It has been a few months since my last blog post here. Honestly I was super busy with prepping everything for the new field season going to conferences. And now here we are!
This year we wanted to start our measurements earlier than last year in Vobster Quay. There were two main questions we needed to answer first:
K this is just a link to another blog post explaining the importance of Daphnia for scientists but in a very nice and original way.
I really appreciated the reference to Star Wars!
Winter has come and the field season is now ended...
At the end of October we pulled up the Thermistors chain we deployed at the beginning of June. The T chain (see image below) is just a simple rope with small electronic devices that measure continuously the water temperature at different depths. The string has an anchor on the bottom and a buoy on the surface to keep the rope straight and the thermistors at the same depths.
Temperature chain sketch
One of my biggest problem in the past weeks was measuring the size of Daphnia we have in Vobster Quay. That's very important to understand how they can affect the mixing during the vertical migration and their life stage. Daphnia usually live for 2 months reaching the maximum body length. So different sizes means different ages.
Unfortunately the microscope I have in the Water Quality Lab @UniBath in Civil Engineering wasn't that powerful and even using my Snapzoom microscope adapter didn't help that much. The image was too blurry and I couldn't use even the ruler!
Today I'm going to explain how we measure the turbulence in the lake. But first of all, what is the turbulence? When I say "turbulence", most of you will think to the motion you experience while flying on an aircraft which is the result of the interaction of the plane with air jet streams in the atmosphere.
Daphnia. Source: wikipedia.org
Coepods. Source: http://www.britannica.com/animal/copepod
Following the previous post about how to collect the zoo samples, we measured the zooplankton concentration during the day to verify that Daphnia is actually hiding during the day from predators (fishes). To do that, we collected samples during June more precisely on 25/06 @ 2.40pm and 5.30pm and on 30/06 @ 2.30pm.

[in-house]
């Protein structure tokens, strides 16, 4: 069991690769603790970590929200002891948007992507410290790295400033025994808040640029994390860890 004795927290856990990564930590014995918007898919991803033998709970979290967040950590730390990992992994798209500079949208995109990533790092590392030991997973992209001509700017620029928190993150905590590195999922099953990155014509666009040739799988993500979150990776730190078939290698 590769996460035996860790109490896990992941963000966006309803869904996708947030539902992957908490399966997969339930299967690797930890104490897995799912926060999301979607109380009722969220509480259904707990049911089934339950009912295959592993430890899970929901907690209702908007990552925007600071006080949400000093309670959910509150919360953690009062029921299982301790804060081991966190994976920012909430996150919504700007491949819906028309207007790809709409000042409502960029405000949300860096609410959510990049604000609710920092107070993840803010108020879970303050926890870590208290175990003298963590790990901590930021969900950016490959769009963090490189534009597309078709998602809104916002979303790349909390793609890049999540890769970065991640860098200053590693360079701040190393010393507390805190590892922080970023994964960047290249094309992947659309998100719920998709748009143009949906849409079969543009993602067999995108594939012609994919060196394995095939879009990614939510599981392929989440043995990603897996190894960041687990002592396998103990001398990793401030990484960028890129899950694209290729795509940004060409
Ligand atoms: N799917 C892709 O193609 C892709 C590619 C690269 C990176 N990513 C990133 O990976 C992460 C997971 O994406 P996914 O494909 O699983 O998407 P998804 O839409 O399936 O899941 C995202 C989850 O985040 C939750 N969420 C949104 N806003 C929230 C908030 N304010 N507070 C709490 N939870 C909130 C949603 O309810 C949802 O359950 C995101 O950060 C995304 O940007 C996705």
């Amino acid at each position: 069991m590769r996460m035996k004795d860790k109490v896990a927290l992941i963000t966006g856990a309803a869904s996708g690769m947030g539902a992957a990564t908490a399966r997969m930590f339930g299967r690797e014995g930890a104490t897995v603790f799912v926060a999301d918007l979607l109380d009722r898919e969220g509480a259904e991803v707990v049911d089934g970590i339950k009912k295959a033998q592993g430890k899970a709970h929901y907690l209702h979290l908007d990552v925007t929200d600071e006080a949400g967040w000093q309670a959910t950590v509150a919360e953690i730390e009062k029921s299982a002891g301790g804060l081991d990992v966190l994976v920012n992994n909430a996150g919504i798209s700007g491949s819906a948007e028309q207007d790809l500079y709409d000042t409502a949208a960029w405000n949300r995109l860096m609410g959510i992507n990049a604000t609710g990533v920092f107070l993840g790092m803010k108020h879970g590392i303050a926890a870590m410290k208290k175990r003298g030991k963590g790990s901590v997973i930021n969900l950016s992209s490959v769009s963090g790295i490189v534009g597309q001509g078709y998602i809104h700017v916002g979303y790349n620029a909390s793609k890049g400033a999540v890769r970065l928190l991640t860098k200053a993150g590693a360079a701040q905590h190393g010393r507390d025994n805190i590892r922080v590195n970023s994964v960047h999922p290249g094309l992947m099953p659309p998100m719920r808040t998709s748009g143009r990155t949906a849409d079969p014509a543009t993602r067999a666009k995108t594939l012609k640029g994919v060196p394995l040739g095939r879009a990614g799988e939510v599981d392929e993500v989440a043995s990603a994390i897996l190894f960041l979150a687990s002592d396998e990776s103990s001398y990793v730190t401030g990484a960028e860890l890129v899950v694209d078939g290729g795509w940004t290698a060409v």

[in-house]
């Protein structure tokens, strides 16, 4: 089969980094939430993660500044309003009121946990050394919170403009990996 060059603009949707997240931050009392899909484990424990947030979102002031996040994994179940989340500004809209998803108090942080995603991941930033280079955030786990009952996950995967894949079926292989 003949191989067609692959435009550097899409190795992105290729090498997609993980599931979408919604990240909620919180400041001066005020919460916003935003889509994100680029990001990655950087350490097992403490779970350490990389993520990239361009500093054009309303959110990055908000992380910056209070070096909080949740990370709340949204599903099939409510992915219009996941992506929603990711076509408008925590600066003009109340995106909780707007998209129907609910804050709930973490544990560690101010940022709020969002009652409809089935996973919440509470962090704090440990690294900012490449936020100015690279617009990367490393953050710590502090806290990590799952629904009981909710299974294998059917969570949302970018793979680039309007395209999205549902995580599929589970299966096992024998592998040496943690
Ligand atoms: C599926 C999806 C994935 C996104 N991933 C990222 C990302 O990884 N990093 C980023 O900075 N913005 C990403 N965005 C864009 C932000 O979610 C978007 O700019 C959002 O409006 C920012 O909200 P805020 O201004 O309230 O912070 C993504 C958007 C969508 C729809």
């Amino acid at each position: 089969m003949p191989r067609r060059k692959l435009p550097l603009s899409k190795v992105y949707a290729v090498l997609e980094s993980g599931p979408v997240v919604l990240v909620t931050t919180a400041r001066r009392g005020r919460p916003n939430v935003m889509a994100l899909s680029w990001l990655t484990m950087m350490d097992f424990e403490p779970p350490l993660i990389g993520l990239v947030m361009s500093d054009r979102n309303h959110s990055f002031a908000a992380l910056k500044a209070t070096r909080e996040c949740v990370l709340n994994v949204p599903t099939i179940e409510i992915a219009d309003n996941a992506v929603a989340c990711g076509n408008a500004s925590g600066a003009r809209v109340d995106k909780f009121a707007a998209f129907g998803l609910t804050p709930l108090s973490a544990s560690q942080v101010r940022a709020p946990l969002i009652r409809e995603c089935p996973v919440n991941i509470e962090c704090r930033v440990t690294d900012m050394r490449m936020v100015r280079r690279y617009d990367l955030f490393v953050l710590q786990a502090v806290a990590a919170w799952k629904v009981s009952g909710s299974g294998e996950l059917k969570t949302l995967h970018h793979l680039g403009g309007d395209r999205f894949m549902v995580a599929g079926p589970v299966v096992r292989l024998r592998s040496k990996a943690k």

After the deployment of our acoustic instrument to track the zooplankton migration Last week, we are currently collecting a lot of zooplankton samples during the day to understand the distribution of our Daphnia in Vobster Quay. And today I am going to explain how we are doing this.
ADCP with its frame on our boat
Last week we put down on the bottom of Vobster Quay the device shown in the figure above. The device is called ADCP and is an acoustic device that uses the same principles of a sonar or a fish-finder but it is actually much more advanced. It was firmly fastened to the aluminium frame and lowered with the three blue ropes from our boat.
Daphnia from Vobster Quay samples (mid-May)
Many people reading the post title will think: What the heck is a Daphnia? A Daphnia is a tiny zooplankton - the little organisms in lakes and oceans eaten by fishes - with an average length of 1/3 mm and is a species very common in fresh water bodies. All the images in the post are taken with a microscope from one of our samples collected in Vobster Quay in mid-May and the first one precisely shows a (dead) Daphnia. Since our microscope does not have a place to insert a specific microscope camera, I used the microscope adapter Snapzooms which is cheaper and very simple to use and smartphones offer nowadays as much resolution as microscope cameras. (more…)
Vobster Quay from the jetty
5 days ago (12th May - yes my 28th birthday!), my supervisor and I went to Vobster Quay to do some preliminary measurments and check if that lake was suitable for my research.
Vobster is a natural lake 40 minutes from Bath (https://goo.gl/maps/EaqO8) with a maximum depth of 40 meters, very deep if compared to other nearby lakes. Vobster is a diving centre opened 7 days a week (yes, also during winter) and if you like diving there are nice and cool attractions to see! (more…)